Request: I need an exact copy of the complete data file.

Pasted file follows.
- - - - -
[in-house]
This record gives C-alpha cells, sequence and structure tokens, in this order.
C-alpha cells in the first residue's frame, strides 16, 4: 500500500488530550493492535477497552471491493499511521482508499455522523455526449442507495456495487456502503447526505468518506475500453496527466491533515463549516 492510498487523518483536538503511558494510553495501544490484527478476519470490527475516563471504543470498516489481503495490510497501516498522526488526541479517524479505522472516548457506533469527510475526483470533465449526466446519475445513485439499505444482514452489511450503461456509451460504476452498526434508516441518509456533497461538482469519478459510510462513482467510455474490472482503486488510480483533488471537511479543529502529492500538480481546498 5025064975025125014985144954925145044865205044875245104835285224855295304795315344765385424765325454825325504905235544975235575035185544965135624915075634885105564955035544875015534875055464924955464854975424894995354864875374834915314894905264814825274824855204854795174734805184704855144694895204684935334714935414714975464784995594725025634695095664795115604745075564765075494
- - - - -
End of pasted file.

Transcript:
[in-house]
This record gives C-alpha cells, sequence and structure tokens, in this order.
C-alpha cells in the first residue's frame, strides 16, 4: 500500500488530550493492535477497552471491493499511521482508499455522523455526449442507495456495487456502503447526505468518506475500453496527466491533515463549516 492510498487523518483536538503511558494510553495501544490484527478476519470490527475516563471504543470498516489481503495490510497501516498522526488526541479517524479505522472516548457506533469527510475526483470533465449526466446519475445513485439499505444482514452489511450503461456509451460504476452498526434508516441518509456533497461538482469519478459510510462513482467510455474490472482503486488510480483533488471537511479543529502529492500538480481546498 5025064975025125014985144954925145044865205044875245104835285224855295304795315344765385424765325454825325504905235544975235575035185544965135624915075634885105564955035544875015534875055464924955464854975424894995354864875374834915314894905264814825274824855204854795174734805184704855144694895204684935334714935414714975464784995594725025634695095664795115604745075564765075494